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The autumn of his career

Wisconsin Law Journal Photos/David Ziemer

If you were a tree, what kind of tree would you like to be?

Personally, I would choose the oak, but spending a day during the final weekend of September on state Supreme Court Justice Jon P. Wilcox’s 192-acre tree farm of near Wautoma, it’s easy to understand why he would choose the maple.

The evergreens are green, of course, and the oaks are still mostly green, but the maples are at their peak fall color — glorious burning red.

It is here that Wilcox will spend his retirement after the court finishes its current term. He will have spent 15 years on the high court, 13 years as a circuit court judge, six years in the state Assembly and 14 years practicing law, but he will still have plenty to keep him busy managing the farm.

Wilcox and his family have been in agriculture since his great-great-grandfather settled here in the 19th century. Originally, the family raised cows and traditional agricultural crops. The sandy soil, however, was not the best for such a venture, and when Wilcox was a boy following World War II, his father began to start planting evergreens for use as Christmas trees.

Future Christmas trees can still be found on the farm, as well as trees destined to become pulp, lumber, furniture, firewood, woodchips, and someday, Wilcox speculates, bio-fuel.

Wilcox is quick to point out that the farm is a fully renewable resource, and must be. The pine trees that will eventually be converted to lumber for sale at Home Depots must be part of sustainable forestry; Home Depot won’t purchase any lumber from clear-cutting.

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Justice Jon P. Wilcox will retire from the state Supreme Court next August and focus on his 192-acre tree farm near Watoma.

Like most Supreme Court justices, Wilcox has spent most of each year in Madison since joining the court. After commuting for about five weeks during his first term, he and his wife bought a house in Madison where they have resided when the court is in session. After retiring from the court, he will return to the Wautoma area.

While Wilcox has been in law for a long time, his experience in Wisconsin agriculture goes back to his childhood.

It was only when he took the bench as a Waushara County circuit court judge that he fully abandoned traditional agriculture, and limited his farming to trees.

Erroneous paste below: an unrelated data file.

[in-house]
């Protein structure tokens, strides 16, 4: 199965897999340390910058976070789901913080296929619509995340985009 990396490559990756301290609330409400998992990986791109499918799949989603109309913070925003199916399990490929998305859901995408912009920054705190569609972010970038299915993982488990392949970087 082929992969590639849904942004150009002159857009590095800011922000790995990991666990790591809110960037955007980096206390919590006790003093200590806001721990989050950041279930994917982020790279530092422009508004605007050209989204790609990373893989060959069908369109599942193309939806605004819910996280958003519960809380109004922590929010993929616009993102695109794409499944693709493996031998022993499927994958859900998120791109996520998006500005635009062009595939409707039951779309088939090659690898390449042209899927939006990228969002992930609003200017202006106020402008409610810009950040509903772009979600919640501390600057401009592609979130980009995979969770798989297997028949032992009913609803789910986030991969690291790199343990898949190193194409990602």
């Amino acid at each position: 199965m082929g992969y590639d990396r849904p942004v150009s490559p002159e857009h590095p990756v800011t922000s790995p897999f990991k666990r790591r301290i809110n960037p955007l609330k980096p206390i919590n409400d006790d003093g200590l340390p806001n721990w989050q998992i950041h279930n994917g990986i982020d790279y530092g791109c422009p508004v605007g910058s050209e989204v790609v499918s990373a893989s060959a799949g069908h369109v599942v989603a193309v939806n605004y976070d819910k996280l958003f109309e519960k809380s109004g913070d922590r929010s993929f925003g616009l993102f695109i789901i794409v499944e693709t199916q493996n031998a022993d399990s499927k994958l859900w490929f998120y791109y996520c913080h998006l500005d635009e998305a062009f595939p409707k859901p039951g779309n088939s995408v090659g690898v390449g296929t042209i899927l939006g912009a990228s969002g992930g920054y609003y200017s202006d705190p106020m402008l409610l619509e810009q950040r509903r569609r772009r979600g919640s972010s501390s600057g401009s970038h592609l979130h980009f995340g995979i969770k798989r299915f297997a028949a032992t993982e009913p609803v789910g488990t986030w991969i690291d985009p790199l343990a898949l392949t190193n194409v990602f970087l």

Until then, he had worked as a lawyer and farmer. It was a good combination in a rural community. He knew the other local farmers, and his practice involved real estate, litigation, forming corporations for the farmers, even criminal and homicide (at least until he joined the state Legislature, and that aspect of the practice became a political liability).

His time on the circuit court bench exposed him to a wide variety of experiences as well. Waushara County only has one judgeship, so, just as a justice on the Supreme Court, the judge hears everything and must be a generalist — as though combining any law practice or judgeship with a working farm wasn’t enough to qualify a man as well-rounded.

Wilcox estimates that he has planted 500,000 trees in his life. Even on a farm this vast, he can identify which rows of trees were planted by him, his wife, his father, or his children, and when.

These days, however, he says most of the new trees are planted by the ubiquitous squirrels on the property (who don’t charge anything for the service). This spring his wife planted an additional 24,000 trees to replace those lost in a forest fire that ravaged Waushara County last year. It was the third forest fire in the 50 years that Wilcox has been farming that has damaged the property.

Besides fire, insects and hail storms provide the major threats to the trees. A hail storm in 2000 damaged approximately 100,000 trees, besides breaking every window in the house. It took seven foresters two weeks to decide which trees would live and which would have to be cut
down.

In sporadic areas around the property, patches of oak trees stand lifeless due to oak wilt. It’s a disease spread by beetles that is particularly difficult to destroy because the trees can only be removed during a short period of the year, lest the disease spread to other trees.

So, after Wilcox leaves the court, he will no longer face the usual nemeses of the legal profession — ambiguous statutes, inconsistent precedents, and multi-factor balancing tests. Instead, his battle against the nemeses of the tree farmer — fire, insects and hail — will continue.

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